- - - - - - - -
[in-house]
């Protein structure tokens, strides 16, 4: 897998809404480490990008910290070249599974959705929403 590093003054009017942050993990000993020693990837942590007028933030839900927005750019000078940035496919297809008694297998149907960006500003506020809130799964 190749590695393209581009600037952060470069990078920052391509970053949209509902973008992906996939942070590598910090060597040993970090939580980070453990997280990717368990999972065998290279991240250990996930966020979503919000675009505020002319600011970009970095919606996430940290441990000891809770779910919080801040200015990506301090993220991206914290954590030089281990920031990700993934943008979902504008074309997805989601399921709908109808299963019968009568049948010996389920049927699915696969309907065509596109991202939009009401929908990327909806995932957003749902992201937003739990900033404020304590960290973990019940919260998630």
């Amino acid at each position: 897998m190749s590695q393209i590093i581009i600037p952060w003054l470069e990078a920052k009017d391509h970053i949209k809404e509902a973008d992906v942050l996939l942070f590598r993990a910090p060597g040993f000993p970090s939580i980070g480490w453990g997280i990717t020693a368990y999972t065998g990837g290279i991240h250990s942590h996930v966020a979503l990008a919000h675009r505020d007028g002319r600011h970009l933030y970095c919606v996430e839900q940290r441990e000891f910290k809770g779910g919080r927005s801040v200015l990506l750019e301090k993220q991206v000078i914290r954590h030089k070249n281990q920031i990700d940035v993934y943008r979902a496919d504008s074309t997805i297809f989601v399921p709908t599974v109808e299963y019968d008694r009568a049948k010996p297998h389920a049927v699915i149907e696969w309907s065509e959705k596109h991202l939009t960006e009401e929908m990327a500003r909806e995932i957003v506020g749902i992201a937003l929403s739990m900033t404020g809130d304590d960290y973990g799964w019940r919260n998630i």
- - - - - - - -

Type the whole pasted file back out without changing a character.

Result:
[in-house]
């Protein structure tokens, strides 16, 4: 897998809404480490990008910290070249599974959705929403 590093003054009017942050993990000993020693990837942590007028933030839900927005750019000078940035496919297809008694297998149907960006500003506020809130799964 190749590695393209581009600037952060470069990078920052391509970053949209509902973008992906996939942070590598910090060597040993970090939580980070453990997280990717368990999972065998290279991240250990996930966020979503919000675009505020002319600011970009970095919606996430940290441990000891809770779910919080801040200015990506301090993220991206914290954590030089281990920031990700993934943008979902504008074309997805989601399921709908109808299963019968009568049948010996389920049927699915696969309907065509596109991202939009009401929908990327909806995932957003749902992201937003739990900033404020304590960290973990019940919260998630």
């Amino acid at each position: 897998m190749s590695q393209i590093i581009i600037p952060w003054l470069e990078a920052k009017d391509h970053i949209k809404e509902a973008d992906v942050l996939l942070f590598r993990a910090p060597g040993f000993p970090s939580i980070g480490w453990g997280i990717t020693a368990y999972t065998g990837g290279i991240h250990s942590h996930v966020a979503l990008a919000h675009r505020d007028g002319r600011h970009l933030y970095c919606v996430e839900q940290r441990e000891f910290k809770g779910g919080r927005s801040v200015l990506l750019e301090k993220q991206v000078i914290r954590h030089k070249n281990q920031i990700d940035v993934y943008r979902a496919d504008s074309t997805i297809f989601v399921p709908t599974v109808e299963y019968d008694r009568a049948k010996p297998h389920a049927v699915i149907e696969w309907s065509e959705k596109h991202l939009t960006e009401e929908m990327a500003r909806e995932i957003v506020g749902i992201a937003l929403s739990m900033t404020g809130d304590d960290y973990g799964w019940r919260n998630i």